Love in a doorway


Looking into a High Street doorway this week, I saw two people still asleep, wrapped in each other’s arms. It was early morning, and they could not have looked happier, lost in their dreams — a man and a woman in their 30s or 40s, finding some repose despite being homeless.

But how do people like these end up there? I would not have been surprised to see them teaching in a school or running a cafe. Many people assume that the road to this kind of life disaster comes through drugs, drink, prison or some other kind of personal failing or crime. In fact, the most common cause in Canterbury over recent years has been relationship breakdown, according to our local homelessness charity Catching Lives.

Typically, a couple would split up and the one who moved out would then struggle to find an affordable flat. More recently, younger people have found themselves homeless by falling out with their parents, starting to sofa-surfing with friends and then overstaying their welcome. About 70 per cent of homeless people used to be in this category.

But none of these reasons explains the loving couple I saw. As I walked away from them I remembered what Terry Gore, general manager of Catching Lives told a Canterbury Society discussion last month. No-fault evictions from short-term tenancies have overtaken relationship breakdown as the main cause in the Canterbury district. The rent goes up and up — and eventually the tenant cannot afford to pay it. About 19 per cent of our population lives in privately rented homes, according to Canterbury City Council’s ‘Housing and Homelessness Prevention Strategy’. This is substantially higher than the 16.3 per cent UK average (according to the latest, albeit outdated, 2011 Census stats). But it is clear, as Terry Gore says, that we have not built enough houses and flats. This lack of political action is now feeding into a heavy social cost. Couples like this one pay the price by ending up on the street.

Being middle class used to protect most people from this kind of personal calamity. No longer. Homes take a while to build, and there are few plans to construct the small starter homes which the next generations. And you do not have to be a mathematician to see the financial stress that private tenants are under because of the shortage of homes. Prices go up, as we all know, when demand continues to outpace supply. For instance, two years ago, a two-bedroom flat in Canterbury was priced at an average monthly rental of £845, according to a survey by the GMB union. Nowadays, the figure is nearly 17 per cent higher — that is £142 more, taking the total to £987. Meanwhile, earnings growth has been far lower. The latest stats show a 3.5 per cent growth rate for 2018, and that was a relatively good year in this regard.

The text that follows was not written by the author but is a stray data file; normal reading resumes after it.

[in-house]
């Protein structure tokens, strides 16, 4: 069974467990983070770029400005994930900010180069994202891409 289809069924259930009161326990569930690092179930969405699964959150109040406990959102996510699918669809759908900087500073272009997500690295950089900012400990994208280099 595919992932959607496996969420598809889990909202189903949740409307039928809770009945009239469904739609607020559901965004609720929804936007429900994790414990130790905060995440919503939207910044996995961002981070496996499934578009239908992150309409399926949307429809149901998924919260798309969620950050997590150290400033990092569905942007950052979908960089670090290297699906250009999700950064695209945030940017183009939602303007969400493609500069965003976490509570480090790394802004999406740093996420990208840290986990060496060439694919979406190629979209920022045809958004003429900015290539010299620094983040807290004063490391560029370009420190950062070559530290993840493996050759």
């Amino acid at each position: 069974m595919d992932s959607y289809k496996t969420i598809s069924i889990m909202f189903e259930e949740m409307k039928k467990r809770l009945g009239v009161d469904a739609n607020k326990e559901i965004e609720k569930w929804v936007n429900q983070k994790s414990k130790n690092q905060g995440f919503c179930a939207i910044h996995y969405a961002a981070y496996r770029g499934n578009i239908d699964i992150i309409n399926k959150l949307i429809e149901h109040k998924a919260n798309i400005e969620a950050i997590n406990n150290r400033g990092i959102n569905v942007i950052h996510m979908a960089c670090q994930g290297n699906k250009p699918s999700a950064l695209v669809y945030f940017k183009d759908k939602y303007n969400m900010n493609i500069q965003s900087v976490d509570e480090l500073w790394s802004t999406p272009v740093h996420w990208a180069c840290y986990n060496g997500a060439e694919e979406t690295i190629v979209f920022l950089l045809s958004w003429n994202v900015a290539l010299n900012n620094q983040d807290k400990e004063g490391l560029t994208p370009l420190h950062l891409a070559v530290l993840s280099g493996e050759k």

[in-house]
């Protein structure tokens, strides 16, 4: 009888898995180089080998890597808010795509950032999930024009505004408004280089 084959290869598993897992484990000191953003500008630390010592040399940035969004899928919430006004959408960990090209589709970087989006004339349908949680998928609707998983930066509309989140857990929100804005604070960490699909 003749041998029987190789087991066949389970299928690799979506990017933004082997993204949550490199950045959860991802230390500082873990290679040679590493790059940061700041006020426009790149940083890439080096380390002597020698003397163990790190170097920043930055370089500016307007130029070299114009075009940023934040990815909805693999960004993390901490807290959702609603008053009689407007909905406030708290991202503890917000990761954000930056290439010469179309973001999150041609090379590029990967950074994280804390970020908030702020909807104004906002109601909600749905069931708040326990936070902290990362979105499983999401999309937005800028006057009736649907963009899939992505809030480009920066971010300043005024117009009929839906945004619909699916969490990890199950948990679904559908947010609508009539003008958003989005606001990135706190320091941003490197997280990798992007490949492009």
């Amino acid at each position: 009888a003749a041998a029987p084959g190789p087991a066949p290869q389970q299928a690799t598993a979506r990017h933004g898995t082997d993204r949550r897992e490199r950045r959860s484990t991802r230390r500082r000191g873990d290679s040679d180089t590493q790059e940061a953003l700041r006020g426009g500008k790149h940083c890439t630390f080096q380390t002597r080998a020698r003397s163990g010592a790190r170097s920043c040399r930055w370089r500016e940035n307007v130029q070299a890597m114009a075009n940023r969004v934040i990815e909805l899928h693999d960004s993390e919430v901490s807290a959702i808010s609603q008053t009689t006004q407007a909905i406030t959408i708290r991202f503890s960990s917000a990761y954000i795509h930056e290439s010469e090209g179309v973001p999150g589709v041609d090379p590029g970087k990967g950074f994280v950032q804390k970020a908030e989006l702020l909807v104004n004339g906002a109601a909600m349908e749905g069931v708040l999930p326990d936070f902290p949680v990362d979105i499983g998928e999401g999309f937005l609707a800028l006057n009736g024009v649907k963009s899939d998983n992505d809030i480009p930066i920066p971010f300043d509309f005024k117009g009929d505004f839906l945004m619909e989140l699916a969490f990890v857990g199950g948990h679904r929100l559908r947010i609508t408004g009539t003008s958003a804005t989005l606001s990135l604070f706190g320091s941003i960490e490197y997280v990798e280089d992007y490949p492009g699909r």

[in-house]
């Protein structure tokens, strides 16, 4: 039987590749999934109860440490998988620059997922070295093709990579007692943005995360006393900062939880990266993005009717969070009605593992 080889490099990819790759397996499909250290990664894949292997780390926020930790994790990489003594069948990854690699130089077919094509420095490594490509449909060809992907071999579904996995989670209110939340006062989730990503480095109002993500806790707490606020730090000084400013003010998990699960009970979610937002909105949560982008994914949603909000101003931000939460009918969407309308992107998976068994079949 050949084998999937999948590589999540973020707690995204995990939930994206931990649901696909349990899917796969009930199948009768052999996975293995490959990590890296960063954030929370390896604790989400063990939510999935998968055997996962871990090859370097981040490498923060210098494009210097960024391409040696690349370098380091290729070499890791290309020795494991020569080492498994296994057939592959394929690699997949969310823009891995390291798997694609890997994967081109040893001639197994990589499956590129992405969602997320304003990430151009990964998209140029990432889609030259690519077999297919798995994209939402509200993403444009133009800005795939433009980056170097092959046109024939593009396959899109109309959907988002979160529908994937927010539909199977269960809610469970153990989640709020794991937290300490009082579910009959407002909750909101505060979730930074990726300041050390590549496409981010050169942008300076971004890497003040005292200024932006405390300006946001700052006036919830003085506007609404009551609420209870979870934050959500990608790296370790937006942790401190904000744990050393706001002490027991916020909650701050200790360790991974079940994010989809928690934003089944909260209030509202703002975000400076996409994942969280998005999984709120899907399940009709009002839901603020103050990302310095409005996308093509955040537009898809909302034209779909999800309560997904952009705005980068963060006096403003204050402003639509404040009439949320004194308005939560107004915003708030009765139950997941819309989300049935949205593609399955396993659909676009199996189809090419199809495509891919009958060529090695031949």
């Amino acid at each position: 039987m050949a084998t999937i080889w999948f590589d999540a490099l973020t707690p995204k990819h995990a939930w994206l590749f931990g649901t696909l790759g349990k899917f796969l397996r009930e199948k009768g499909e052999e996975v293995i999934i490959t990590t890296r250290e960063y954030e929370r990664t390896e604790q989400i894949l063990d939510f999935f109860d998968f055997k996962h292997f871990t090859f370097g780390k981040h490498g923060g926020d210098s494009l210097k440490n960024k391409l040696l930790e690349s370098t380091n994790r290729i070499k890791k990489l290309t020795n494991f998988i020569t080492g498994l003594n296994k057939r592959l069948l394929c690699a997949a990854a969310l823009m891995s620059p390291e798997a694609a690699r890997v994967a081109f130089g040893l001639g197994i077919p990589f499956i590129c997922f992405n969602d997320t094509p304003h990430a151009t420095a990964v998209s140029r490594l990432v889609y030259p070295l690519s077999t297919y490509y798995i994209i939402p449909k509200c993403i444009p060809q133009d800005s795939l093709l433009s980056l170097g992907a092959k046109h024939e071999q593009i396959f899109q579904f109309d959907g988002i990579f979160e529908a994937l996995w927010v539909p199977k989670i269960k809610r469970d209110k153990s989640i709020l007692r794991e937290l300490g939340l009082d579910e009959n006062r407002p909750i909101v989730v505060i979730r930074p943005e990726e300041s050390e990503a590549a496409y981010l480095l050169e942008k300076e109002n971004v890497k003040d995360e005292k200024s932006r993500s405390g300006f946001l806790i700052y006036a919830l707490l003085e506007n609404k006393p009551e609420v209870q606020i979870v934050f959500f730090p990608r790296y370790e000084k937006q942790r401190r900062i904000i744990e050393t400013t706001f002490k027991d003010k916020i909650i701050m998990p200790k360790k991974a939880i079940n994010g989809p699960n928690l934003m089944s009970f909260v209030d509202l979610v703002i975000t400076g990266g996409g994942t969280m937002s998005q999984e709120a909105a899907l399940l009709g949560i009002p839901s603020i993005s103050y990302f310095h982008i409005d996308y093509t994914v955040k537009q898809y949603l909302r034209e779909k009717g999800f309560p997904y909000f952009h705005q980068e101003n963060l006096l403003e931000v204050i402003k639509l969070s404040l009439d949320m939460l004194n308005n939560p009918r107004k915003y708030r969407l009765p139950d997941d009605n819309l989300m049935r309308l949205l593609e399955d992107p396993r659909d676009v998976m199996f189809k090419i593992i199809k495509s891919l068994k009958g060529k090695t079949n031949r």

The current government has put a plan in place to “eliminate” homelessness by 2027, under the Homelessness Reduction Act.  But the chances of that now seem minute — unless we start building decent homes now. In the short-term, we are likely to see the problem worsen. Catching Lives has been able to fund four full-time outreach workers thanks to a three-year government grant. But that money ends in March, and no plans have been announced to replace it. Last year the winter shelter ran for six months, thanks also to the government funds. This year, the plan has been scaled back as the money runs out, and it will run for just four months from December to March.

Looking to the future, I believe that the outcry will become so loud that voters will elect politicians who are committed to build decent homes and the infrastructure to serve them. In the meantime, I can only hope that the rough-sleeping couple I saw manage to use their ingenuity to find some way off the road.


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